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Current time:0:00Total duration:8:20
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Video transcript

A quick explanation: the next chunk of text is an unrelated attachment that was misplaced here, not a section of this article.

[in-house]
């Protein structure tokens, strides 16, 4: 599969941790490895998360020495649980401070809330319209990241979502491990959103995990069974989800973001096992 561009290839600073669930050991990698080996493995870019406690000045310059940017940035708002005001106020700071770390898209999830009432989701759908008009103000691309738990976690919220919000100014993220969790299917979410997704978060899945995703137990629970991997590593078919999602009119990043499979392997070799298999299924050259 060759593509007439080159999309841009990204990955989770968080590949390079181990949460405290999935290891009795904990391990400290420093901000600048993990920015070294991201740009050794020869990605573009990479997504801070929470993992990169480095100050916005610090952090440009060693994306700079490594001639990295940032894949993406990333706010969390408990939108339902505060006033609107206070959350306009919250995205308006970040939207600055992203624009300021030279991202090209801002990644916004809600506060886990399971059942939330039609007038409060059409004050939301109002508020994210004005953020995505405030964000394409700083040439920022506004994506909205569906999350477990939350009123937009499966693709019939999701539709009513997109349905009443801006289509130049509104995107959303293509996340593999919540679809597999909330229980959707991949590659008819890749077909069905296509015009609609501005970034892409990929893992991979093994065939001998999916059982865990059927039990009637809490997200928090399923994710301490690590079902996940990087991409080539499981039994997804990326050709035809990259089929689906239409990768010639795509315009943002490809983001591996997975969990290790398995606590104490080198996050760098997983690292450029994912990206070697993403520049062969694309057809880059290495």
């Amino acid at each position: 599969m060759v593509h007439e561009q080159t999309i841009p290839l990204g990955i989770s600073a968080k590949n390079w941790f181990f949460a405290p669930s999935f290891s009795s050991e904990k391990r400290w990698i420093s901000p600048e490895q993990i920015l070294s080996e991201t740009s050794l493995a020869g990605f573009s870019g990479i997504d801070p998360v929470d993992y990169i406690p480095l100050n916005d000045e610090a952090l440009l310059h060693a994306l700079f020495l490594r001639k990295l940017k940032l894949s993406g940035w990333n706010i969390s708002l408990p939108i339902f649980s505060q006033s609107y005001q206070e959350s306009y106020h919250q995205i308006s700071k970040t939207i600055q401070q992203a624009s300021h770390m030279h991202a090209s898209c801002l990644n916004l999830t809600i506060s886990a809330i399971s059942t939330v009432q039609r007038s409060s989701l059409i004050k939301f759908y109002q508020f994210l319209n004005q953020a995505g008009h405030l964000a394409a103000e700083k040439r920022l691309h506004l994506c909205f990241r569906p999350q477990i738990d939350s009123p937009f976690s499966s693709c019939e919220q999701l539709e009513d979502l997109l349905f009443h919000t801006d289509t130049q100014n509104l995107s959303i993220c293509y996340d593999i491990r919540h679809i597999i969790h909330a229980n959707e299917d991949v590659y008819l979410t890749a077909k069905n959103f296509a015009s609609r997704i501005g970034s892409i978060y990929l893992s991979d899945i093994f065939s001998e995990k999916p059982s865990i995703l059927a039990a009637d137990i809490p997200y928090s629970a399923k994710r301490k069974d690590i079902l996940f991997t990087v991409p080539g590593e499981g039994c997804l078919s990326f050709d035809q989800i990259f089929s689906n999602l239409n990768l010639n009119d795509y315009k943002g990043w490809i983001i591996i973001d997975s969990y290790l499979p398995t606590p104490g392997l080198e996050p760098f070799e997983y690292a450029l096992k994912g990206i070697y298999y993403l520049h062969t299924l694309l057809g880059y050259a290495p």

what I want to do in this video is think about how exchange rates can affect trade and actually we can even think a little bit about how they might be able to affect each other although we'll go into a lot more depth in that in future videos so let's just imagine a situation where the Chinese Wan Chinese Wan depreciates versus the dollar depreciates versus the US dollar to be clear US dollar and to visualize what we're talking about let's draw the supply and demand or the exchange market for the Chinese one so our horizontal axis would be quantity quantity of one and then our vertical axis would be the price of one in terms of dollars so dollars per one and we've seen this before this right here would be the supply of Juan so these would be the people who are holding Juan but might be willing to exchange them into dollars and then this would be the demand for one these are the people who are holding dollars who might be interested in exchanging them for one and there will be some equilibrium exchange rate let's call that C sub one and let's call this and some equilibrium quantity per time period let's say it's call that Q sub one and just to be clear this is our supply curve for the one and this is our demand curve for the one and so a situation where the Chinese wan depreciates versus the dollar there's two ways really that that could happen one you could have the demand for the wan shift to the left or you could have the supply of wan shift to the right the demand shifting to the left would mean for some reason people who hold dollars are less interested in getting wan and supply shifting to the right would mean people who old Wan are all of a sudden more interested in getting dollars so actually let's just do the latter one so let's say the supply shifts to the right I just want a scenario where we have the Chinese wan depreciating against the US dollar and so you see very clearly in this world if our demand it does not shift we get to this next equilibrium exchange rate a sub two and there's also a different equilibrium quantity but you can see the Chinese want has depreciated versus a dollar if East sub 1 maybe East sub 1 is 15 cents per Chinese wan and maybe e sub 2 is 10 cents per Chinese one but now we oughtn't that we understand we can visualize what we're talking about what would be the impact on trade and I'm going to think about it in two ways what is going to happen in China let's think about China first so in China or we're gonna be thinking about the Chinese consumers well Chinese consumers they hold one and they might buy some American goods and what would happen to the cost of those American goods well assuming that the American suppliers offer their products in a fixed dollar price so let's say you are General Motors an American car company and there's a car that's manufactured the United States and it costs 20 thousand dollars well in a world where the Chinese wond appreciates versus the dollar the amount of wan to equal 20 thousand US dollars has now increased you need more one per dollar because you're in a world where there's fewer dollars per wan so American goods American goods more expensive in China I expensive in China and so what would might that do to the behavior how might people decide to trade-off between American and Chinese let's say in this example cars well if American goods in this example car has become relatively more expensive then they're likely to buy fewer American cars and so if we're talking about all American products we could say American American imports into China into China will go down because they're going to be relatively more expensive now what about in the United States in the United States what is going to happen well assuming that Chinese goods are offered by the supplier at a fixed Wan price well now you need fewer dollars per wan so Chinese goods Chinese goods are going to be less expensive less expensive to American buyers so less expensive in the US because each dollar is going to buy more Wan and assuming to the goods or have a fixed price in wine and so you could say Chinese imports into imports into the US are going to go up and what's interesting is that you might have a little bit of a negative self-correcting feedback loop because what's likely to happen if American imports into China go down well that means that fewer Chinese folks are going to be interested in converting their wan into US dollars in order to buy goods because they're not buying as many American goods and so that might have the effect of shipping shifting the supply curve back to the left similarly in a world where Chinese imports in the United States go up well now all of a sudden more Americans will be interested in converting their dollars into wan and so that might shift the demand curve to the right and so that might either of these could have the effect of maybe helping the Chinese Wan appreciate a bit now in previous videos we've talked about many factors that could shift the supply or demand curve for a currency to the right or the left but it would be interesting to think about what would be the effects of interest rate changes in each country and now we can link it not just to what would happen to the supply and demand curve but we could think about how that might affect trade let's imagine a situation where the US government government increases borrowing and we've talked about this in previous videos that will likely lead to increased interest rates because you'd have a big borrower here you could even have a crowding out effect because of the increased interest rates fewer private borrowers in the u.s. might borrow but this would increase likely doesn't always increase interest rates interest rates in the US now if you have increased rates in the US what might happen for folks in China well they might say hey we are more interested in holding dollars because we could in a dollar a bank account all of a sudden we get more interest and so that could have the effect that we saw earlier where it could say hey more Wan holders are interested in converting into the US dollars so it would shift the supply of wan to the right which would have the impact of depreciating the chinese wand which is where we started this video and so you could see something like the US government borrowing which increases interest rates can actually have an impact on trade it could actually make American Goods less competitive in China and Chinese Goods more competitive in the United States and I just did a scenario where the supply curve shifts to the right but you could also imagine a situation where government borrowing increasing the interest rate in the United States could even change the demand curve remember the demand curves going to be determined by the sentiment from dollar holders and how much they want to convert to the wan but if interest rates in the United States go up well now they might say hey I might want to save in the United States as opposed to investing in China or converting my money to wan and saving in chinese bank accounts so I'll leave you there the big thing to appreciate here is that exchange rates and trade are very linked and that things like government borrowing can affect interest rates which can affect exchange rates which can affect trade